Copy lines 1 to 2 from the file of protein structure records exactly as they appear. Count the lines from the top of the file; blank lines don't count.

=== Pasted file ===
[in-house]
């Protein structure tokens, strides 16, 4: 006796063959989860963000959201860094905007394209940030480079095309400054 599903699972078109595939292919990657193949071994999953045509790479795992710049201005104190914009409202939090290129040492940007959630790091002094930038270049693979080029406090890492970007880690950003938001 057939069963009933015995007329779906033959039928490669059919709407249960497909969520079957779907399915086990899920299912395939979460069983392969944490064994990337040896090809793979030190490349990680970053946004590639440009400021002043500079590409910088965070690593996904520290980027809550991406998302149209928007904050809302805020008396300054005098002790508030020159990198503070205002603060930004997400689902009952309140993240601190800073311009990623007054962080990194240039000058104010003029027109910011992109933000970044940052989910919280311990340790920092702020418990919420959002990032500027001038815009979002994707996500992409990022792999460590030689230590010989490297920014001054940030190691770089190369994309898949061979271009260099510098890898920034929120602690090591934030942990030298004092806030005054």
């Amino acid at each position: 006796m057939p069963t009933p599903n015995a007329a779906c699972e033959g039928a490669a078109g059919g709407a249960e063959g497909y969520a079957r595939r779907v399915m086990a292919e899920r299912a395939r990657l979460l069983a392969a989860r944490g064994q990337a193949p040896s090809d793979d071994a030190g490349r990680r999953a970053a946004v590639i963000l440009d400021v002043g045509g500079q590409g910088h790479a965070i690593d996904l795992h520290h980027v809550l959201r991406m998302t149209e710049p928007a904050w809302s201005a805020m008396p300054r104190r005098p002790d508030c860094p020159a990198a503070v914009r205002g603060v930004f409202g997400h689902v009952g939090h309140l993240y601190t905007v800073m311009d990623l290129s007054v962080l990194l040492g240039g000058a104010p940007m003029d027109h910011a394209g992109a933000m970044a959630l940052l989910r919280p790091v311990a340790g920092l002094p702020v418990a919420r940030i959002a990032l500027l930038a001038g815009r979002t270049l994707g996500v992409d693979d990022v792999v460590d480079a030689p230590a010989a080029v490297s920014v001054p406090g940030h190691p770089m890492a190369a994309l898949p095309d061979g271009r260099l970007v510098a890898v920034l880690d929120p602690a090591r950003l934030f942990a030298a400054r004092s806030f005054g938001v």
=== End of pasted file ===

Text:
[in-house]
């Protein structure tokens, strides 16, 4: 006796063959989860963000959201860094905007394209940030480079095309400054 599903699972078109595939292919990657193949071994999953045509790479795992710049201005104190914009409202939090290129040492940007959630790091002094930038270049693979080029406090890492970007880690950003938001 057939069963009933015995007329779906033959039928490669059919709407249960497909969520079957779907399915086990899920299912395939979460069983392969944490064994990337040896090809793979030190490349990680970053946004590639440009400021002043500079590409910088965070690593996904520290980027809550991406998302149209928007904050809302805020008396300054005098002790508030020159990198503070205002603060930004997400689902009952309140993240601190800073311009990623007054962080990194240039000058104010003029027109910011992109933000970044940052989910919280311990340790920092702020418990919420959002990032500027001038815009979002994707996500992409990022792999460590030689230590010989490297920014001054940030190691770089190369994309898949061979271009260099510098890898920034929120602690090591934030942990030298004092806030005054």